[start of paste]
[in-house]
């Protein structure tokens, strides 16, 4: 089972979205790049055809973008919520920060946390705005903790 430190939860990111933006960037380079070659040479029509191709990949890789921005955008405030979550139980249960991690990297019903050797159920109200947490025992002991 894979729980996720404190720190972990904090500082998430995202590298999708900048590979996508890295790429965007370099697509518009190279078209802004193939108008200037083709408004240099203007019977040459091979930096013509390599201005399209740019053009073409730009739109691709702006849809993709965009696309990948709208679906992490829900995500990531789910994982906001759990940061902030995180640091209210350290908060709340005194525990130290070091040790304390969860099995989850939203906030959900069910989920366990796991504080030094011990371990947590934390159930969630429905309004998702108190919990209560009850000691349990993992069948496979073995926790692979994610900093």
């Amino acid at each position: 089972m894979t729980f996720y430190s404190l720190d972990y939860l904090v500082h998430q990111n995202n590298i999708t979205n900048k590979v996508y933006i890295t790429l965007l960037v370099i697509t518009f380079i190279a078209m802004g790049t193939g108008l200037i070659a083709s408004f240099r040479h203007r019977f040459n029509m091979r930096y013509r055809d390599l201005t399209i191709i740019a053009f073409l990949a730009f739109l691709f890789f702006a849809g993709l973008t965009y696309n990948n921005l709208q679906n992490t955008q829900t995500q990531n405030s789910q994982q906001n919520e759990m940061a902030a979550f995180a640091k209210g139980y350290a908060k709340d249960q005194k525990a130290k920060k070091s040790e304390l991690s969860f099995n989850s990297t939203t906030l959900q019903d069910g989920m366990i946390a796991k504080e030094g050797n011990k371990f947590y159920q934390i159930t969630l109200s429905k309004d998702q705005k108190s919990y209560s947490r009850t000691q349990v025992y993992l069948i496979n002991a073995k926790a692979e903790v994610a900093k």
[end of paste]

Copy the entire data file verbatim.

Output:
[in-house]
């Protein structure tokens, strides 16, 4: 089972979205790049055809973008919520920060946390705005903790 430190939860990111933006960037380079070659040479029509191709990949890789921005955008405030979550139980249960991690990297019903050797159920109200947490025992002991 894979729980996720404190720190972990904090500082998430995202590298999708900048590979996508890295790429965007370099697509518009190279078209802004193939108008200037083709408004240099203007019977040459091979930096013509390599201005399209740019053009073409730009739109691709702006849809993709965009696309990948709208679906992490829900995500990531789910994982906001759990940061902030995180640091209210350290908060709340005194525990130290070091040790304390969860099995989850939203906030959900069910989920366990796991504080030094011990371990947590934390159930969630429905309004998702108190919990209560009850000691349990993992069948496979073995926790692979994610900093």
């Amino acid at each position: 089972m894979t729980f996720y430190s404190l720190d972990y939860l904090v500082h998430q990111n995202n590298i999708t979205n900048k590979v996508y933006i890295t790429l965007l960037v370099i697509t518009f380079i190279a078209m802004g790049t193939g108008l200037i070659a083709s408004f240099r040479h203007r019977f040459n029509m091979r930096y013509r055809d390599l201005t399209i191709i740019a053009f073409l990949a730009f739109l691709f890789f702006a849809g993709l973008t965009y696309n990948n921005l709208q679906n992490t955008q829900t995500q990531n405030s789910q994982q906001n919520e759990m940061a902030a979550f995180a640091k209210g139980y350290a908060k709340d249960q005194k525990a130290k920060k070091s040790e304390l991690s969860f099995n989850s990297t939203t906030l959900q019903d069910g989920m366990i946390a796991k504080e030094g050797n011990k371990f947590y159920q934390i159930t969630l109200s429905k309004d998702q705005k108190s919990y209560s947490r009850t000691q349990v025992y993992l069948i496979n002991a073995k926790a692979e903790v994610a900093k």